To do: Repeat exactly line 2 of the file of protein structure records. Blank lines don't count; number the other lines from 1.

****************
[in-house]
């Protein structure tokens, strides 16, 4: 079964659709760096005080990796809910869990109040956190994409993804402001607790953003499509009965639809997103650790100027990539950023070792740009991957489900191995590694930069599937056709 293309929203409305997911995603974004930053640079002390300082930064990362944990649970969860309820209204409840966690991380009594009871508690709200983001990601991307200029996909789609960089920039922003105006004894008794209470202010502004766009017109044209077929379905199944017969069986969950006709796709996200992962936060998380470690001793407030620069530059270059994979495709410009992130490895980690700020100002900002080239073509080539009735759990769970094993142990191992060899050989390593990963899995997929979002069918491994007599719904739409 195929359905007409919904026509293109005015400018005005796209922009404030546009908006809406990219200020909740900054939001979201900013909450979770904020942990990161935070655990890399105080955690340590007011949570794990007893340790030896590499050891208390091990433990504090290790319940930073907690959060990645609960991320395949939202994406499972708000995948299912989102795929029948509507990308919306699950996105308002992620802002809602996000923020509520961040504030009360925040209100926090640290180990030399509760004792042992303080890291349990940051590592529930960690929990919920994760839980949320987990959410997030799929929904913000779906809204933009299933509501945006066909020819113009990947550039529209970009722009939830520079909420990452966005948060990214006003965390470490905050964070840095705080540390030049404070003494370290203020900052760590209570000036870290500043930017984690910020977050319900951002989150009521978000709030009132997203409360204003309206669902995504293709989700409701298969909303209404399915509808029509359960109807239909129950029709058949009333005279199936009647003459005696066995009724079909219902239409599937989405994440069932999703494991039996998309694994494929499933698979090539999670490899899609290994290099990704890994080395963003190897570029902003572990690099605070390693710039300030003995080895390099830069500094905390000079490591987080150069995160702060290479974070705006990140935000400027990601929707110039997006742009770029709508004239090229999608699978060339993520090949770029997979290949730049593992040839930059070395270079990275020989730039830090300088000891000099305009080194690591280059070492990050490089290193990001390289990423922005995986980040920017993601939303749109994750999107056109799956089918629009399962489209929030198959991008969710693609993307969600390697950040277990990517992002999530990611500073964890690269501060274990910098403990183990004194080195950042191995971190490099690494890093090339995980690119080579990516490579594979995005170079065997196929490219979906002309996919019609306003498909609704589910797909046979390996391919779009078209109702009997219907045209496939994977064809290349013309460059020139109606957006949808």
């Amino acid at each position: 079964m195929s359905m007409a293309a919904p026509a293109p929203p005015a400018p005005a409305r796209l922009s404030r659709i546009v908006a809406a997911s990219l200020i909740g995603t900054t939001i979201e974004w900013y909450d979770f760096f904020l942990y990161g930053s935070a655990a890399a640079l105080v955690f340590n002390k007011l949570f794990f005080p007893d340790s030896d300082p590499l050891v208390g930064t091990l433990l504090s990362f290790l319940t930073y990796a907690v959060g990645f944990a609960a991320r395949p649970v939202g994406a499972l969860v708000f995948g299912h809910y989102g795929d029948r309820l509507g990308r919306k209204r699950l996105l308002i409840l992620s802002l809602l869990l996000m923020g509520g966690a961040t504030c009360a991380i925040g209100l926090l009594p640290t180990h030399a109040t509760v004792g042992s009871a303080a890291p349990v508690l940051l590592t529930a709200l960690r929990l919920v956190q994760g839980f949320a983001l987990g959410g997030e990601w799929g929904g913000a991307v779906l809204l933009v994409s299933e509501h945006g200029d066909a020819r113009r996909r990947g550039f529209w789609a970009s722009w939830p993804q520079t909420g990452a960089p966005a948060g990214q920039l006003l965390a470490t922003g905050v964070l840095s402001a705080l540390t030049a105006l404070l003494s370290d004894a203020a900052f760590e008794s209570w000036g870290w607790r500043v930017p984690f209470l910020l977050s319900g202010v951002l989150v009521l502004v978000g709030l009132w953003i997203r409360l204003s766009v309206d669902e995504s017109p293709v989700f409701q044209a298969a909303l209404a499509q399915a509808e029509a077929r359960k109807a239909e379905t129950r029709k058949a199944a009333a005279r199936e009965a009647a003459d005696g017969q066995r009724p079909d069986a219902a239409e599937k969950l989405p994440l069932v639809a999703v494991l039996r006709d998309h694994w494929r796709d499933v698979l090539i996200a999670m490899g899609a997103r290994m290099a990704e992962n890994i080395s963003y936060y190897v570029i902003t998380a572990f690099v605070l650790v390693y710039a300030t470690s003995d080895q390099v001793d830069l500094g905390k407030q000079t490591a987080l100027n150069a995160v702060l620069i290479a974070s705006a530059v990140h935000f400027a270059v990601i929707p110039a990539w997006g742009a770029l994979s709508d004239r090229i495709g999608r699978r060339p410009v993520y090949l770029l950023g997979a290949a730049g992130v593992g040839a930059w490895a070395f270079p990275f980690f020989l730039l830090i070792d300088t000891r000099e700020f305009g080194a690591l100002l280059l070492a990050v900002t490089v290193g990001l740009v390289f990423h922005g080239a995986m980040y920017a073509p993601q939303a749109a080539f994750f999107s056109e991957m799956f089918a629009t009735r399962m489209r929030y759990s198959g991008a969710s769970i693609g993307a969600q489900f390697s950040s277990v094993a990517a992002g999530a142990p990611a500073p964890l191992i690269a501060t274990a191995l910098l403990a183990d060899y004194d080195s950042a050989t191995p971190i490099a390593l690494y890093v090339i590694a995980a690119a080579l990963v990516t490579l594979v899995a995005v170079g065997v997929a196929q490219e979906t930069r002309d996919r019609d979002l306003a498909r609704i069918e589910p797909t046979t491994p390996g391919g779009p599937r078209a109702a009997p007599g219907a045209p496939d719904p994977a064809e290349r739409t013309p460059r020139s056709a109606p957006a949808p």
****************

């Protein structure tokens, strides 16, 4: 079964659709760096005080990796809910869990109040956190994409993804402001607790953003499509009965639809997103650790100027990539950023070792740009991957489900191995590694930069599937056709 293309929203409305997911995603974004930053640079002390300082930064990362944990649970969860309820209204409840966690991380009594009871508690709200983001990601991307200029996909789609960089920039922003105006004894008794209470202010502004766009017109044209077929379905199944017969069986969950006709796709996200992962936060998380470690001793407030620069530059270059994979495709410009992130490895980690700020100002900002080239073509080539009735759990769970094993142990191992060899050989390593990963899995997929979002069918491994007599719904739409 195929359905007409919904026509293109005015400018005005796209922009404030546009908006809406990219200020909740900054939001979201900013909450979770904020942990990161935070655990890399105080955690340590007011949570794990007893340790030896590499050891208390091990433990504090290790319940930073907690959060990645609960991320395949939202994406499972708000995948299912989102795929029948509507990308919306699950996105308002992620802002809602996000923020509520961040504030009360925040209100926090640290180990030399509760004792042992303080890291349990940051590592529930960690929990919920994760839980949320987990959410997030799929929904913000779906809204933009299933509501945006066909020819113009990947550039529209970009722009939830520079909420990452966005948060990214006003965390470490905050964070840095705080540390030049404070003494370290203020900052760590209570000036870290500043930017984690910020977050319900951002989150009521978000709030009132997203409360204003309206669902995504293709989700409701298969909303209404399915509808029509359960109807239909129950029709058949009333005279199936009647003459005696066995009724079909219902239409599937989405994440069932999703494991039996998309694994494929499933698979090539999670490899899609290994290099990704890994080395963003190897570029902003572990690099605070390693710039300030003995080895390099830069500094905390000079490591987080150069995160702060290479974070705006990140935000400027990601929707110039997006742009770029709508004239090229999608699978060339993520090949770029997979290949730049593992040839930059070395270079990275020989730039830090300088000891000099305009080194690591280059070492990050490089290193990001390289990423922005995986980040920017993601939303749109994750999107056109799956089918629009399962489209929030198959991008969710693609993307969600390697950040277990990517992002999530990611500073964890690269501060274990910098403990183990004194080195950042191995971190490099690494890093090339995980690119080579990516490579594979995005170079065997196929490219979906002309996919019609306003498909609704589910797909046979390996391919779009078209109702009997219907045209496939994977064809290349013309460059020139109606957006949808």